With the death rattle of the public transportation system resonating in NYC’s ears, the city has dedicated $32 million to go to war with the city’s rats. Here’s everything you need to know.
Let’s be real for a second, there is plenty to be angry about in New York City. Our public transport is in disrepair, the streets stink of slowly baked garbage, your astronomic electricity bill thanks to your crappy window air conditioner… we could go on. Ask yourself a question… in the growing list of things that are making you miserable… where do rats come? Above or below things like affordable housing, the subway crisis?
Well, now we’ve put that out there, we’ll leave you to consider it while we outline a $32 million plan to go to war with New York City’s booming rat population.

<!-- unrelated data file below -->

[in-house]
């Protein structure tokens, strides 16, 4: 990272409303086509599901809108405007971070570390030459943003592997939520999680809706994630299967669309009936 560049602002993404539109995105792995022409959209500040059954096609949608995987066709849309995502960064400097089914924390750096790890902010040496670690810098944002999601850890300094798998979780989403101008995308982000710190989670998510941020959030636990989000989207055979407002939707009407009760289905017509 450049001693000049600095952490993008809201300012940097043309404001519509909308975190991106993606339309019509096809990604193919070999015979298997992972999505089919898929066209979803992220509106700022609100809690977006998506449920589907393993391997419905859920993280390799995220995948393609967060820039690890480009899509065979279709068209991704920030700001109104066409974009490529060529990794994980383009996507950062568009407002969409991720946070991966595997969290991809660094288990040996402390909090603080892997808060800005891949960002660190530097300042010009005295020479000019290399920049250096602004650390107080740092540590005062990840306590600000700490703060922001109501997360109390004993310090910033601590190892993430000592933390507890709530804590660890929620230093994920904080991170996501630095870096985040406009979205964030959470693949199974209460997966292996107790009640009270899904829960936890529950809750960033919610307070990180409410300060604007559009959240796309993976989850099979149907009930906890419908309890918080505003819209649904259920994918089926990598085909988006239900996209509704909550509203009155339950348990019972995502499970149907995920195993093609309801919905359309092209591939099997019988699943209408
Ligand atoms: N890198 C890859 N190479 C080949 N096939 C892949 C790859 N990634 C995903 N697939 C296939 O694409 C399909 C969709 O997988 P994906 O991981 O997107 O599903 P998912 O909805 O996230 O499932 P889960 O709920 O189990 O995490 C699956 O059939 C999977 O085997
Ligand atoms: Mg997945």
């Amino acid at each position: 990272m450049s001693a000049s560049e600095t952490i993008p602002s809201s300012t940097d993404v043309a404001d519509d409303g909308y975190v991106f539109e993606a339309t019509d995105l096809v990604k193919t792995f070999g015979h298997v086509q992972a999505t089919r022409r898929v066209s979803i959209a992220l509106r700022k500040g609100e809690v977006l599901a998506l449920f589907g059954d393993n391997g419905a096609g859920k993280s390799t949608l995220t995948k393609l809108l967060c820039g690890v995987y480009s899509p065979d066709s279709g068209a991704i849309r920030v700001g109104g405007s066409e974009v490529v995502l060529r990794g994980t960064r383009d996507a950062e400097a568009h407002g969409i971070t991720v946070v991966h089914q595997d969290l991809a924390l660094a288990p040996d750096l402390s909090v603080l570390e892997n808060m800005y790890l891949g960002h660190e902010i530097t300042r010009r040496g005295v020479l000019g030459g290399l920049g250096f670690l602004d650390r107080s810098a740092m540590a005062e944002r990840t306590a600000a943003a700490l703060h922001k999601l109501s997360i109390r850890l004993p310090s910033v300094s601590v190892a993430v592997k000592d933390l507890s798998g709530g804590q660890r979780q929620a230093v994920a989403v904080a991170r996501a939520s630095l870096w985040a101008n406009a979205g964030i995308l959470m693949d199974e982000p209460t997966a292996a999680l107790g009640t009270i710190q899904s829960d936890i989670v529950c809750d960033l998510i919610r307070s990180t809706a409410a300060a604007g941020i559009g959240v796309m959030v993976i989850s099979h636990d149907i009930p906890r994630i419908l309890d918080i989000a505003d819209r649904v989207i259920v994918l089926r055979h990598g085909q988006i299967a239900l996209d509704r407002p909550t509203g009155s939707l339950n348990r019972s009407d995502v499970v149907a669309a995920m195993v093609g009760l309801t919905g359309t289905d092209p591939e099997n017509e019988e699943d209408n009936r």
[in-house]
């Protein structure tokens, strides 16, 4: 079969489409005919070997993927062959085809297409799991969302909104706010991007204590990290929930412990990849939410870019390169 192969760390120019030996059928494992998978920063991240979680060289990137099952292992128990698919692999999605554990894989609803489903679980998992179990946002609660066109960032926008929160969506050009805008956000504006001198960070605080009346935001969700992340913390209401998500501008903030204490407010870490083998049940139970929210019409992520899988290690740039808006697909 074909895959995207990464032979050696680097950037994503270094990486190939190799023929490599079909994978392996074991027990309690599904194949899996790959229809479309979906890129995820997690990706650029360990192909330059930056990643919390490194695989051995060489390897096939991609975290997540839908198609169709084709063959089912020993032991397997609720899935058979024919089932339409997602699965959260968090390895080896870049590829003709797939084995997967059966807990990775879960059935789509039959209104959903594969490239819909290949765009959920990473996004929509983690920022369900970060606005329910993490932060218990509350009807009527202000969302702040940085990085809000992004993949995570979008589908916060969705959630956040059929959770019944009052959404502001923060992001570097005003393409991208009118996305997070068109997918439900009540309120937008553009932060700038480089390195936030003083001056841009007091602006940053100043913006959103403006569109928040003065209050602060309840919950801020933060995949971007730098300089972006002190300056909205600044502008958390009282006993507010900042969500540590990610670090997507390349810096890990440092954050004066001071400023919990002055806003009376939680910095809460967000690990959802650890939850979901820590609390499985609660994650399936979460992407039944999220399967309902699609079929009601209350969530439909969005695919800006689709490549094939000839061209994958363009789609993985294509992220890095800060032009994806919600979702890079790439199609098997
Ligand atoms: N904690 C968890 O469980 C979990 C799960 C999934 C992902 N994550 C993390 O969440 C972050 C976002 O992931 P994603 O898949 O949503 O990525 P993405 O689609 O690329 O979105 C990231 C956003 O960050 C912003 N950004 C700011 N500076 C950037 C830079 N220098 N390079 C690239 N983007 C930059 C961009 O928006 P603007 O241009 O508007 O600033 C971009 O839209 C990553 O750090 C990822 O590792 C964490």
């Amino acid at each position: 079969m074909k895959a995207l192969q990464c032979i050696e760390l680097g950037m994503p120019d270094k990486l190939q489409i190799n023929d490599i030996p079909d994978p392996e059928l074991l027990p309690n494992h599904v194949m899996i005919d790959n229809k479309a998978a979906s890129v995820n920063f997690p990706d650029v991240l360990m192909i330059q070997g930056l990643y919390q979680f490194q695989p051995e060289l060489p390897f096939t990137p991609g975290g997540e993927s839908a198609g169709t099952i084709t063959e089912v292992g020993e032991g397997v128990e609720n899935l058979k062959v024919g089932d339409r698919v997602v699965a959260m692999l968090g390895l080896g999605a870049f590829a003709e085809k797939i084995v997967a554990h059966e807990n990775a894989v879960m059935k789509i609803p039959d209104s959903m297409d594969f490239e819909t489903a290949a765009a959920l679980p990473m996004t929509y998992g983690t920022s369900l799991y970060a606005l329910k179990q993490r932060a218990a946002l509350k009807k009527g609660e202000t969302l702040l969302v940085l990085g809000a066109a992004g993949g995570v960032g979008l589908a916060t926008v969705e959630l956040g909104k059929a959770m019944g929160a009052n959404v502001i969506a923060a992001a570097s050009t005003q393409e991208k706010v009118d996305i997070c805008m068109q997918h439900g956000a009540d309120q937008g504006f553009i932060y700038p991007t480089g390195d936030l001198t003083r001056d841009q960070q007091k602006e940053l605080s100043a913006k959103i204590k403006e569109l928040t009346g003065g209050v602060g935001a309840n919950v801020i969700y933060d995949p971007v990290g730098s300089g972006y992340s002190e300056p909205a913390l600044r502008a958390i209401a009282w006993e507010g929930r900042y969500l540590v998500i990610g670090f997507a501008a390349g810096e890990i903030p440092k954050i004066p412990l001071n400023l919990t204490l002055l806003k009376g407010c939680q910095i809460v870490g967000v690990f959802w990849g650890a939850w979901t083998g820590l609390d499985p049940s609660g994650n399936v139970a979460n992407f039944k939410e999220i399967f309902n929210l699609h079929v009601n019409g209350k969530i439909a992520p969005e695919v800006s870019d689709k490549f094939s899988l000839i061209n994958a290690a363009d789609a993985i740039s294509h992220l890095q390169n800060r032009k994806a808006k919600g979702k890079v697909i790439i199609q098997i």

Mayor Bill de Blasio intends to reduce the number of rats in sections of the city by 70 percent. Which sections? The Grand Concourse section of the Bronx, Chinatown/Lower East Side/East Village in Manhattan, and Bushwick and Bedford-Stuyvesant in Brooklyn.
Where’s your money going exactly? Good question. The plan includes the purchase 336 new trash bins with mail-box style openings to stop rodents getting in, all wire trash cans in the above neighborhoods will be swapped out with big belly steel cans, and daily trash pickups in high rodent areas and city parks.